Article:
Last post I described some ways of controlling and leveling living expenses in retirement. I reviewed Paul Terhorst’s ideas about simplifying your life, cutting fixed costs, and maximizing your fun. When his book, “Cashing in on the American Dream” was written, he recommended that early-retirees live on what is now $90 a day ($50 in the late 1980s). Given that low figure, how realistic is this?
Well, let’s consider a single, 44-year old retired E-7 living in Reno, NV. He just retired after 24-years of service. According to the DFAS calculator, his benefit is about $80 per day. During his career, TSgt (USAF-Retired) Jones saved $100 each month in a taxable investment account. This account is worth about $60,000 today (at an 6% rate of return.) He also saved 15% of his pre-tax pay in his TSP account beginning in 2002. That account is valued at $60,000. TSgt Jones owns his 2004 car outright, and does not maintain a credit card balance.
On the advice of a financial planner, TSgt Jones calculates that he can take a 4% distribution from his investments each year for life, or $4,800 per year/$400 per month.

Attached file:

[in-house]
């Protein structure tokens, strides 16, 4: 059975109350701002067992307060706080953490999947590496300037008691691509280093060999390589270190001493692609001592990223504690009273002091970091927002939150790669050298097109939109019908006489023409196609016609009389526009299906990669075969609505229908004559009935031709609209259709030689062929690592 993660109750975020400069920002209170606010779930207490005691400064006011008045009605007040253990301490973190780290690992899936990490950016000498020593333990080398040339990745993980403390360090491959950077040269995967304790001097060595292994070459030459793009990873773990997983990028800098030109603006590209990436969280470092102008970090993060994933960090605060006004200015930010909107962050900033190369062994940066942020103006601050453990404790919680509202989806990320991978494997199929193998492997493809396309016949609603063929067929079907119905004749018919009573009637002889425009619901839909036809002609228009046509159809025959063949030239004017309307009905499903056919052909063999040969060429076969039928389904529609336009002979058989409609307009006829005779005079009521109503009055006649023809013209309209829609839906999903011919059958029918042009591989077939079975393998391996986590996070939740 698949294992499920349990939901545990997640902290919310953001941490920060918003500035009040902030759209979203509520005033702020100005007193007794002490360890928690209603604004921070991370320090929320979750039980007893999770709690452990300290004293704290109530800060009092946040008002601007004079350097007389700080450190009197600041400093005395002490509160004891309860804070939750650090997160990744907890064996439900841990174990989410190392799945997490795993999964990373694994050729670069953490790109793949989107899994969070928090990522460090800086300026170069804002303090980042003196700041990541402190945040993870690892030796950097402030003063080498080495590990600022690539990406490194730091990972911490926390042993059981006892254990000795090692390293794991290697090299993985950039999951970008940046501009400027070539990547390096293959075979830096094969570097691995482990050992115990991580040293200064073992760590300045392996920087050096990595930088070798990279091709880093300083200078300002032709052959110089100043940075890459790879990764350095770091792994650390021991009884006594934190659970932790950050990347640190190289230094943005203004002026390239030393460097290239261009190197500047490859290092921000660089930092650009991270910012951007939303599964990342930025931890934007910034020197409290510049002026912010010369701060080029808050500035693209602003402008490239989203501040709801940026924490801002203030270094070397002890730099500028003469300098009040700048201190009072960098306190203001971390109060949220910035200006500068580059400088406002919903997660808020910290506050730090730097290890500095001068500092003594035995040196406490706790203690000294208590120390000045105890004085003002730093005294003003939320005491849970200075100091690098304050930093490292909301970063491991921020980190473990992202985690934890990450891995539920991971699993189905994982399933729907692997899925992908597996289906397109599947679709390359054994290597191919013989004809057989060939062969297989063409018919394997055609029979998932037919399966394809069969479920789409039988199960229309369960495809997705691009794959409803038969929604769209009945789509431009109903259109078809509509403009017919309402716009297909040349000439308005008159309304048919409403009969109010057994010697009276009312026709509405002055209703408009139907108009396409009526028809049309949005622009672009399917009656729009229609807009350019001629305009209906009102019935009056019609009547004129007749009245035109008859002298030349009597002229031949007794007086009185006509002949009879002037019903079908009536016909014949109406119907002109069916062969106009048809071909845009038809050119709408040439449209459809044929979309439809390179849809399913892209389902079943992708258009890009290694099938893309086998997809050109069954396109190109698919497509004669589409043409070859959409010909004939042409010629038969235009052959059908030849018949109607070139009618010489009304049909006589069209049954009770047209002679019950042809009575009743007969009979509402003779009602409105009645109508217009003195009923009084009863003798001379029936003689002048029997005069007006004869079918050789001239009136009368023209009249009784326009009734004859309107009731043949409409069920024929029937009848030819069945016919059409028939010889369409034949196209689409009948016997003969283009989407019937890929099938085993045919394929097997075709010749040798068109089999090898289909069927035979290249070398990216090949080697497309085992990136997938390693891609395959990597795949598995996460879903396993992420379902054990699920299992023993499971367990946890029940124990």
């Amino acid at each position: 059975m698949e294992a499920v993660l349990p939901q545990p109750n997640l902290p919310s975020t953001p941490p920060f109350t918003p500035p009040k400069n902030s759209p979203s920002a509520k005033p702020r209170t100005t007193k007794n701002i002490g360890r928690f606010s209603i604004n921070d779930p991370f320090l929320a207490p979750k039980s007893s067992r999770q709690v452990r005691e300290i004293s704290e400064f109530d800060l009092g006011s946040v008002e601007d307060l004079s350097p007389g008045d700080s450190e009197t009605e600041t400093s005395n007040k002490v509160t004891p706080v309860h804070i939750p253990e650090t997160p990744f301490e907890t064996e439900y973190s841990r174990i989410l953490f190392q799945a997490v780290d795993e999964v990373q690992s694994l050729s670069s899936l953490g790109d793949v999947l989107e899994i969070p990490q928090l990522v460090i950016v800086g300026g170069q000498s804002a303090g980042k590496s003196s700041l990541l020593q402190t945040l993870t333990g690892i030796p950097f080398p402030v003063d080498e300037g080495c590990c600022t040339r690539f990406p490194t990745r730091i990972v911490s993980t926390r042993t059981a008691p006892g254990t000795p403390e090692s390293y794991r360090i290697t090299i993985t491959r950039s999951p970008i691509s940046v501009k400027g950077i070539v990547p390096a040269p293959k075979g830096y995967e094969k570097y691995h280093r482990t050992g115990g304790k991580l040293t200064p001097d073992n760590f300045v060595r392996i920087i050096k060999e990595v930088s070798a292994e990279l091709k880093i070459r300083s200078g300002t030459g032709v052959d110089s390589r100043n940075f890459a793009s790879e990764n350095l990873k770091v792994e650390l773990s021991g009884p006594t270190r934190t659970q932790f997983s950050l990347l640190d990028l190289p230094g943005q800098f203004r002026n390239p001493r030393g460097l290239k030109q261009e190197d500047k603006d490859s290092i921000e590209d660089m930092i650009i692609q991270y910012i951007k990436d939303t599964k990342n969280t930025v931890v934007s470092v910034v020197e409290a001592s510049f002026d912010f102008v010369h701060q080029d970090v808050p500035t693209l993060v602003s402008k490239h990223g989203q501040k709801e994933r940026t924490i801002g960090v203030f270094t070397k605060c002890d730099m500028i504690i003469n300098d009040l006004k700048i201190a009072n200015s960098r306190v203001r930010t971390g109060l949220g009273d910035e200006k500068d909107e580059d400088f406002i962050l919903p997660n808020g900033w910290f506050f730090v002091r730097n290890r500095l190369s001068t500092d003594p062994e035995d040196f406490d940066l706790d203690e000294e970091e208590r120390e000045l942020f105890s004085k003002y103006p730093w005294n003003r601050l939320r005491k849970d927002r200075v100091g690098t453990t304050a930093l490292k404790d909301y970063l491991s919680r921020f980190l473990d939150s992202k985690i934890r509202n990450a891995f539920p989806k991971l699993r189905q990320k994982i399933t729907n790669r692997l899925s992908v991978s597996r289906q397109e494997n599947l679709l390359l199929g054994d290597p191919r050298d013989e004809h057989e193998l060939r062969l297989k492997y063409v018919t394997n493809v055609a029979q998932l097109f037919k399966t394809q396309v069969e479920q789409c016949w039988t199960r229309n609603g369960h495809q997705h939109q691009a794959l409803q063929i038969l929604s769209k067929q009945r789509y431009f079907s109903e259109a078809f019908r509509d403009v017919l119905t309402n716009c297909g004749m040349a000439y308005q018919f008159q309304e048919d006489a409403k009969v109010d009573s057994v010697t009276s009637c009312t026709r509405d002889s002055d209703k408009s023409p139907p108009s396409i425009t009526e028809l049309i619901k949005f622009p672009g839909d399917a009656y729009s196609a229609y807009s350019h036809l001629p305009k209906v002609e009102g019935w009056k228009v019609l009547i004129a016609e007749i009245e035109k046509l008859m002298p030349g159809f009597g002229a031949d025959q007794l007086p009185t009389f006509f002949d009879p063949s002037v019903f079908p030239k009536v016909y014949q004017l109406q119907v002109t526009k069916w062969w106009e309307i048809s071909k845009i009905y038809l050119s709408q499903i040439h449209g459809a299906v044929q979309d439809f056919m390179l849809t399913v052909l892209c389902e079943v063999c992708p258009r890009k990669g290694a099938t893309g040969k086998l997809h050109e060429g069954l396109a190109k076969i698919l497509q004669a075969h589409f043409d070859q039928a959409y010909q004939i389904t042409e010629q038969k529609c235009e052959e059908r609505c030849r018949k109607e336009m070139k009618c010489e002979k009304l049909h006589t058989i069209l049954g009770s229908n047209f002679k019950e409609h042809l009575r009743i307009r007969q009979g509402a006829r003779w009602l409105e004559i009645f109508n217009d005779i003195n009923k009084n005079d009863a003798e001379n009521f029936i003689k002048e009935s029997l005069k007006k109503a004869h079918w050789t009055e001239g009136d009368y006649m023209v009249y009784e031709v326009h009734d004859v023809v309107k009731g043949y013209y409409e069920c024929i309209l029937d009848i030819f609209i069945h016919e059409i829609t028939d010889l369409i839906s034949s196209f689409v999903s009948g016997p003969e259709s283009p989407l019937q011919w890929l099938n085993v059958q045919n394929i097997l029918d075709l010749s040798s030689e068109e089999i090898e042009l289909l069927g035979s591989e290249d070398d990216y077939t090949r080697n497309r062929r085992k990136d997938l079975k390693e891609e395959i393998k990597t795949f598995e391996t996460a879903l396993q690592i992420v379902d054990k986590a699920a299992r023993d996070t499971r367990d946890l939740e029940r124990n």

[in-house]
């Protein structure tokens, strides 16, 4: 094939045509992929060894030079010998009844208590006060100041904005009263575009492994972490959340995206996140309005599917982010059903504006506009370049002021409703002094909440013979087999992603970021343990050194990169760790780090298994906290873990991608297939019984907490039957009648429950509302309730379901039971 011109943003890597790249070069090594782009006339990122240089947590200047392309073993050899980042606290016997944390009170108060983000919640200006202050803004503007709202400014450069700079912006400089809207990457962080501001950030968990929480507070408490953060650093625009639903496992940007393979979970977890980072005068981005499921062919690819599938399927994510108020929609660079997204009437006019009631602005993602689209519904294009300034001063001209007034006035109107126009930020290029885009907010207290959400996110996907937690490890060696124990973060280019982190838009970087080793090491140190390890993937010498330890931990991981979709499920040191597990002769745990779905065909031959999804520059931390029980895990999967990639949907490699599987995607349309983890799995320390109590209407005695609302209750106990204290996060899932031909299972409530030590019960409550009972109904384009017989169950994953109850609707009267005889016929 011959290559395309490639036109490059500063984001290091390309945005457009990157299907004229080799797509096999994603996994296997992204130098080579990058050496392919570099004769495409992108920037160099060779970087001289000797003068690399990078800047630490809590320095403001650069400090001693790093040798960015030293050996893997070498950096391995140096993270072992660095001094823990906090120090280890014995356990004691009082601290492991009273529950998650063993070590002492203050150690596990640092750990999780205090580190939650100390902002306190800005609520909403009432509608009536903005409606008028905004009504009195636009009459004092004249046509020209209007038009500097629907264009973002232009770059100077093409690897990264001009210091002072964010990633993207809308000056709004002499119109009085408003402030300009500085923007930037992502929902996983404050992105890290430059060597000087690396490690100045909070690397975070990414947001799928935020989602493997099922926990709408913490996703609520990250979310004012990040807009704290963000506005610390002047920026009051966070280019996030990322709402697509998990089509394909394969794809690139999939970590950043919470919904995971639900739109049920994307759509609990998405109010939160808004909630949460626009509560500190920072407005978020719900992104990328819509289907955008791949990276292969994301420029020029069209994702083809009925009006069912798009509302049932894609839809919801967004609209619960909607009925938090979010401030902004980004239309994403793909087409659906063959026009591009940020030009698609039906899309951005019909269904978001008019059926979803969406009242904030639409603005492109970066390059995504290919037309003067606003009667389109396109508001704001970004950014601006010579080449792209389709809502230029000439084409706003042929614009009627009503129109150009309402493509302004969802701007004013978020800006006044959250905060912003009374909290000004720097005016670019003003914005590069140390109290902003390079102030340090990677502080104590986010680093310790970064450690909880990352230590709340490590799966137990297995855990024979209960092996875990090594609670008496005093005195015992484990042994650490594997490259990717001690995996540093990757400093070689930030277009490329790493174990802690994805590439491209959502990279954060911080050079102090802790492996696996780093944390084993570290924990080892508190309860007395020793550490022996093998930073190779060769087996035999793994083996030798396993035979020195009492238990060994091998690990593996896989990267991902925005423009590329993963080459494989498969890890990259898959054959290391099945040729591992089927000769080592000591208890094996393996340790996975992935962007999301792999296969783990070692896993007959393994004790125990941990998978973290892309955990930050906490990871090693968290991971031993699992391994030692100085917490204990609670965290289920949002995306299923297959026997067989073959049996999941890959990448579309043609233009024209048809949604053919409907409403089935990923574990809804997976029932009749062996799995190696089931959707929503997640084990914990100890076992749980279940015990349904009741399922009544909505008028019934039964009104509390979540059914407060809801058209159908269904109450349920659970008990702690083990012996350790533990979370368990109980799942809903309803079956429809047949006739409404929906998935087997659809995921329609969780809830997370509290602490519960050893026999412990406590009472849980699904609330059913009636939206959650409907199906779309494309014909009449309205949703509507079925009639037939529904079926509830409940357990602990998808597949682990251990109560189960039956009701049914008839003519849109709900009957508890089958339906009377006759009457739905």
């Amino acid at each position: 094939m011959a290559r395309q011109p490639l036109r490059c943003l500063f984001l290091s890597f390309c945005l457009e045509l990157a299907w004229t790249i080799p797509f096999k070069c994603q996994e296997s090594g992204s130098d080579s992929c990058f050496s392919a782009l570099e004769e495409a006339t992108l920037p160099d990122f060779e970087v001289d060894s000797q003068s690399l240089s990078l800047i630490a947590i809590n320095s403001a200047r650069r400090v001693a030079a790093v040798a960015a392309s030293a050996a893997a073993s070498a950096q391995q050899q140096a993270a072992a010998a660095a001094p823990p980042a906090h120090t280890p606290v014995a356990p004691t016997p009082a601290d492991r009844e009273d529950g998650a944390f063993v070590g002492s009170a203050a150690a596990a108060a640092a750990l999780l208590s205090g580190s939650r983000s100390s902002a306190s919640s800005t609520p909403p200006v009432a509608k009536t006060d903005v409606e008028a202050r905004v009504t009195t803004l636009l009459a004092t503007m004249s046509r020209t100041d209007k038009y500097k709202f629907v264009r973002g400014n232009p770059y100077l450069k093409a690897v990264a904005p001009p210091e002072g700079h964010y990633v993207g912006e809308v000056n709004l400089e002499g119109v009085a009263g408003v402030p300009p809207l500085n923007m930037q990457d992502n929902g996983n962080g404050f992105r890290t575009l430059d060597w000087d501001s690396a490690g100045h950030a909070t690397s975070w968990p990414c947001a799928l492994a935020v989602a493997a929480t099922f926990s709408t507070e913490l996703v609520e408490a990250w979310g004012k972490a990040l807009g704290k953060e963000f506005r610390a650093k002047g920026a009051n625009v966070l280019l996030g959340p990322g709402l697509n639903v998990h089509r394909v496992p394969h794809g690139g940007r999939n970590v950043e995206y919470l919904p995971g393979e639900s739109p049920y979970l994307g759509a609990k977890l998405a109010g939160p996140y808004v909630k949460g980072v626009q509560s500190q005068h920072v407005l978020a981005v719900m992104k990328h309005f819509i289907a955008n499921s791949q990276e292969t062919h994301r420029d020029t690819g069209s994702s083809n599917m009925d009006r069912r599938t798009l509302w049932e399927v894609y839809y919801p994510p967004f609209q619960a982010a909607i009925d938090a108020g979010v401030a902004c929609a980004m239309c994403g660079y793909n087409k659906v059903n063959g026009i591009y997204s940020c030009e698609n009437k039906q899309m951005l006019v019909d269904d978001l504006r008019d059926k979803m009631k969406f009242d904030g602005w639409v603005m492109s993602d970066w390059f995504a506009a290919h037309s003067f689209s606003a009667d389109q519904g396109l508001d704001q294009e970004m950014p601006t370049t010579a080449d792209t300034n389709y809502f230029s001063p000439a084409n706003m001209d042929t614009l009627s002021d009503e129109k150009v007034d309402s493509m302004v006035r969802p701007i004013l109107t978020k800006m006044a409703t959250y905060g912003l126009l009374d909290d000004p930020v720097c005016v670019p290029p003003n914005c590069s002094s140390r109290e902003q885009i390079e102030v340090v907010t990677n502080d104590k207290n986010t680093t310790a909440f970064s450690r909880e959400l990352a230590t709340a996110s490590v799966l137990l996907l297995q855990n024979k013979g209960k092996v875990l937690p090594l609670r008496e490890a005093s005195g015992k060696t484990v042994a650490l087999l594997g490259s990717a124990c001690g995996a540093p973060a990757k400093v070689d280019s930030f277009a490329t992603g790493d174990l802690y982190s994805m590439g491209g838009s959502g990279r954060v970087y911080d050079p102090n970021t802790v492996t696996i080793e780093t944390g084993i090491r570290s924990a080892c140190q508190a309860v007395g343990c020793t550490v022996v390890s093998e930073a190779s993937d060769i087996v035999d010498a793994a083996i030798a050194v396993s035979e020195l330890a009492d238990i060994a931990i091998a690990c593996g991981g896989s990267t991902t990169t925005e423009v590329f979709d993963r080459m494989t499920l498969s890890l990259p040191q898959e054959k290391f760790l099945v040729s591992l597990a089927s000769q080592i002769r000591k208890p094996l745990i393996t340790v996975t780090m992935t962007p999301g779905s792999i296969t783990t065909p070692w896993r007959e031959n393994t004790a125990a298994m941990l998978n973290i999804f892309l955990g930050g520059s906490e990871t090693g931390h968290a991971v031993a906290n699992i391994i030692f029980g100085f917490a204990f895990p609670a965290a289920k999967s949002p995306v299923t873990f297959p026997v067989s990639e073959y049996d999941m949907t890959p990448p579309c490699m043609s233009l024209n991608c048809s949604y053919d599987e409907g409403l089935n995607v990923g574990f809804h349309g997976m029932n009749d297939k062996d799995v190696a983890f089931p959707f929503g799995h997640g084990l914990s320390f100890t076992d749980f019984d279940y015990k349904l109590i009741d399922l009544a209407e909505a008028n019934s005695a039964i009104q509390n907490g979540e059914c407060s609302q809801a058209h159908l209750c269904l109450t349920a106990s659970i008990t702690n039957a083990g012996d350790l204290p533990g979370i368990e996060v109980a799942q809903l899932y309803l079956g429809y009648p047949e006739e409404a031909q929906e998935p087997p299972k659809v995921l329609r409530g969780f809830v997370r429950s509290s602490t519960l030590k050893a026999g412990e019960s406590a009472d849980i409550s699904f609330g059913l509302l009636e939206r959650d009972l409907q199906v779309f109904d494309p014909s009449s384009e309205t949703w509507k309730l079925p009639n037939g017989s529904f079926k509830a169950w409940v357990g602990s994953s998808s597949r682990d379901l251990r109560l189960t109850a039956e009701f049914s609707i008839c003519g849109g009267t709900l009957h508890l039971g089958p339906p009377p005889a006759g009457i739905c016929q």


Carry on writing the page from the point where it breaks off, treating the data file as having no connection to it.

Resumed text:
So here’s the summary:
Liquid Net Worth: $120,000
Monthly Retirement Pay: $2,425
Investment Income: $400
Gross Income: $2,825
Net Income after taxes: $2,525 or $84 per day
So, what chance does TSgt Jones have to live well in Reno on $84 per day? I used Dave Ramsey’s Zero-Based budget to estimate how he might spend his money. The quick budget breaks down like this:
Transportation: $ 250
Now, does this make sense for Reno? Let’s start with housing. Is $800 reasonable for a single person to pay for housing? TSgt Jones decides to use his VA home loan to purchase a 2 bedroom townhouse. Using the Yahoo! Finance comprehensive mortgage calculator, he discovers that he can spend $100,000 for his home. He searched Realtor.com to find a 2 bedroom, 2 bathroom home for less than $100,000. He finds more than 150 properties to choose from, and picks a 6-year old end unit with a garage for $80,000. He asks the seller to pay the closing costs, and the offer is accepted! His payment for that house is $778 per month on a 15-year mortgage.
As for the other expenses, TSgt Jones is saving his transportation budget (after paying fuel and insurance costs) for the purchase of a replacement vehicle when the time comes. He does his grocery shopping thoughtfully, using a good list and limiting his prepared food purchases. He eats in restaurant’s only periodically, spending his time hunting, fishing, traveling, and volunteering in his community.
Possible? YES! Easy? Maybe. Someone with a larger family, childcare expenses, or other financial responsibilities will have to plan more carefully before retiring completely on their military retirement.
If you are a military retiree who either lives on their retirement or who disagrees with my example, please comment. I’d love to learn more about your experience.